A B C

Solutions for Session 10, Part B

See solutions for Problems: B1 | B2 | B3 | B4 | B5 | B6

Problem B1

 a. The Digi-Blocks forced students to group in tens and hundreds. Most students started with the larger number of blocks. Students then took apart tens to obtain more ones, or hundreds to obtain more tens, as they completed the subtraction processes. b. These blocks are automatically grouped in tens and hundreds. Students "see" the connections between the place value and the digits they are writing. c. In this case, most students started with the larger collection and took away the smaller collection.

 Problem B2 With this manipulative, the symbols students write on the paper match the actions they took with the blocks.

 Problem B3 Ms. Weiss's lesson is structured around understanding the meaning of operations, in particular subtraction and addition. The students utilize a variety of methods and tools to solve problems. They also use multiple manipulatives, such as Digi-Blocks, which are particularly helpful in strengthening students' ability to compute fluently and understand place value. The students using Digi-Blocks are also learning to count with understanding and recognize "how many" in sets of objects.

 Problem B4 Ask students to talk about what they did with the blocks and what they wrote down on their papers. Listen for statements like this one: "I needed to take away one of the ones, and I didn't have any ones. So I had to take apart one of the tens." Students should be talking about taking apart and putting together units of ten.

Problem B5

 a. Reed understands the concept and has good mental math skills, so he can do the computation in his head. He is well able to think of shortcuts to make mental computation easier. Leland also has a good understanding of the concept and has the mental math skills to think of shortcuts for mental computation. Randy does not understand the paper-pencil algorithm for subtraction with regrouping. He heard both Reed and Leland discussing their answers, but it didn't seem to bother him that his answer didn't match theirs. b. Reed is probably ready to work on and understand other methods. For example, he could work on a written algorithm to match his informal understanding. We do not know how well he could do this with paper and pencil. Leland is probably ready to work on and understand other methods. He also needs to work on a written algorithm to match his informal understanding. You can test his ability to do this type of computation with paper and pencil. Randy is probably not ready to move on to new methods. He needs to work on some mental math skills and sense-making for subtraction with regrouping.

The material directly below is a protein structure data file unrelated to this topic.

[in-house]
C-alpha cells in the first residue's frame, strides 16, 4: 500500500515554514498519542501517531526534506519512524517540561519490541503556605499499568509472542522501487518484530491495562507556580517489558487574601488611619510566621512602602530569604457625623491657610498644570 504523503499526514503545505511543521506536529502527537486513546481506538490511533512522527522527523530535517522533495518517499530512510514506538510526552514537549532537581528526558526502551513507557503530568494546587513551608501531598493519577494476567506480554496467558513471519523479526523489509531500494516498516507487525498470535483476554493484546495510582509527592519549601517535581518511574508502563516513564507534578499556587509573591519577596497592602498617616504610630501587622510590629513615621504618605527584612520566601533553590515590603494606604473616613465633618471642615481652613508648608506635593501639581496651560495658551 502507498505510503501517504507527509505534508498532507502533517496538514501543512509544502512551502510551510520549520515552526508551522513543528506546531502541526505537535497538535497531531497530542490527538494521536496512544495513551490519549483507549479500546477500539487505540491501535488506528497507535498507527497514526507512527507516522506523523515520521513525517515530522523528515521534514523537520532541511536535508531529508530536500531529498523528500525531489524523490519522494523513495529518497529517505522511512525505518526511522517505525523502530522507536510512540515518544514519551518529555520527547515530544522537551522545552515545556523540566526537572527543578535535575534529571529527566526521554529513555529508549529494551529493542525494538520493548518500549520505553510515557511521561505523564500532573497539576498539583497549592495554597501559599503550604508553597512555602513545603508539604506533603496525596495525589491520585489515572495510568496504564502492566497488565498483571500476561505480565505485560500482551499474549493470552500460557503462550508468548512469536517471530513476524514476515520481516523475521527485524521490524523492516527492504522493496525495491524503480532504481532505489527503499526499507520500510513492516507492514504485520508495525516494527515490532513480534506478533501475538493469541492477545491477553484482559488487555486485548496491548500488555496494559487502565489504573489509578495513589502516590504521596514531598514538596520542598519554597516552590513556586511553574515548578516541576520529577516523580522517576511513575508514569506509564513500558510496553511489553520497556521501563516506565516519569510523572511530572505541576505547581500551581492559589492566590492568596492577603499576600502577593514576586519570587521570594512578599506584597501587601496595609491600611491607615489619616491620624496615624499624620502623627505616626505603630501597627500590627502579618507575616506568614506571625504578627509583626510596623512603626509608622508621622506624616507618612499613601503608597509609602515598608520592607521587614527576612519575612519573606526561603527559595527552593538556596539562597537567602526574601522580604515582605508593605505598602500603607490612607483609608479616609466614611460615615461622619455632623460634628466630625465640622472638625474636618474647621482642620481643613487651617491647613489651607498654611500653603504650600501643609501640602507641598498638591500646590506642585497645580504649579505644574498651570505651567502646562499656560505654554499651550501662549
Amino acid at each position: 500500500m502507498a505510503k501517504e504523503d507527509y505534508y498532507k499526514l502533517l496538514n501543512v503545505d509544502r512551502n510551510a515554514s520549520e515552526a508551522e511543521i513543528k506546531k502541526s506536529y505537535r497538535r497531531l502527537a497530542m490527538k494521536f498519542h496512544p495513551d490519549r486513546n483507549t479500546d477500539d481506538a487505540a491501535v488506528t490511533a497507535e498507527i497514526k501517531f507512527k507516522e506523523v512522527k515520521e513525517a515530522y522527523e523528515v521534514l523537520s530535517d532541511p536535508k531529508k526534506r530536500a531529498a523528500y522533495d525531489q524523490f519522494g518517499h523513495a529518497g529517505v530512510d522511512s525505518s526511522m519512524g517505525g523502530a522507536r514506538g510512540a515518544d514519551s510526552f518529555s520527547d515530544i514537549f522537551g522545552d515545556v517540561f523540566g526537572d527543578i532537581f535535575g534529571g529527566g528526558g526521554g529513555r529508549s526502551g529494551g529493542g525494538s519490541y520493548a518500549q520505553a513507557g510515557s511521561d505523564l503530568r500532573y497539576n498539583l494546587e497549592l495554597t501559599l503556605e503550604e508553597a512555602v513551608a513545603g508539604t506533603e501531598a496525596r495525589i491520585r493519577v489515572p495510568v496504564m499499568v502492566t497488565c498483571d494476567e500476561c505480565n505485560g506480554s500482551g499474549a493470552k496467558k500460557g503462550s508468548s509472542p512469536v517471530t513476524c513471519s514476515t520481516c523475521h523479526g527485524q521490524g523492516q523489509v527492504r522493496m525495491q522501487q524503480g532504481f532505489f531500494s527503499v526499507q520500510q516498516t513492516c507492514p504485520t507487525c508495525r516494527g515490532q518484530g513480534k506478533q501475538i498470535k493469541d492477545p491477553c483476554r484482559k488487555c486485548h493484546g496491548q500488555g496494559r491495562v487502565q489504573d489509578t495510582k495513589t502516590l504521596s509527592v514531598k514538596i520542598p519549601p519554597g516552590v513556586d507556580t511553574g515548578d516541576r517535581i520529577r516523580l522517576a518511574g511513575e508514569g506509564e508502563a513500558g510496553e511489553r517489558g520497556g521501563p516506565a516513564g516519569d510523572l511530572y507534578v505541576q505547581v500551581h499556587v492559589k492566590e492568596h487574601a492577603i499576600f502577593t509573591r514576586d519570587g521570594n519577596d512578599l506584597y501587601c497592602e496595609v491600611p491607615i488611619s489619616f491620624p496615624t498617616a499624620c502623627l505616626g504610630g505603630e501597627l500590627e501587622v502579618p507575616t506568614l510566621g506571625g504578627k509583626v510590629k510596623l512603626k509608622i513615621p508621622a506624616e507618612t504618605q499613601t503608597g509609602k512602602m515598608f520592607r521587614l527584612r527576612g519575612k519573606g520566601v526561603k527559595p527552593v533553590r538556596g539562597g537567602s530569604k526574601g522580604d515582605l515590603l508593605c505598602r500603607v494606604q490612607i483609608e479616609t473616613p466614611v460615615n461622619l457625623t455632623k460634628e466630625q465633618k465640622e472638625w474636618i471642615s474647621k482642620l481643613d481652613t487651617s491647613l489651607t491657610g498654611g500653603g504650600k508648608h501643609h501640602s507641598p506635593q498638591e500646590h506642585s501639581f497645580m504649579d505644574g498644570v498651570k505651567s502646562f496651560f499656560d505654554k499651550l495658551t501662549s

Problem B6

 a. Mariko has entirely misunderstood the problem. She has found the sum of the two numbers rather than their difference. This may indicate that she is using key words without really reading the problem. She might have interpreted the key word "more" to mean addition. Tarra counted up by tens, starting from 35, until she got close to the desired number, and then counted backward by ones until she reached the goal. She knew to count backward instead of forward here because she had passed the desired number, 52. This is sophisticated thinking. She appears to have a good understanding of the concepts and procedures. Daniel counted backward by tens until he got close to the number, and then counted up by ones until he reached the desired goal. Daniel thinks that since he is now at 32, he must count up three to get to 35. He does not realize that he passed 35 on the way to 32. b. Mariko is probably not ready to move on to new methods. She needs some hands-on practice with subtraction interpretations with smaller numbers. She does not appear to know that comparison requires subtraction. She should be discouraged from choosing an operation based solely on key words and encouraged to read and reread until the problem makes sense to her. Tarra has a good understanding and is probably ready to move on to new methods. She now needs to be given more complicated problems, to test whether she can do subtraction using paper and pencil. For Daniel, new methods may or may not be helpful. Although he understands the concept of subtraction, he still needs to practice with smaller numbers to strengthen his procedures for mental subtraction.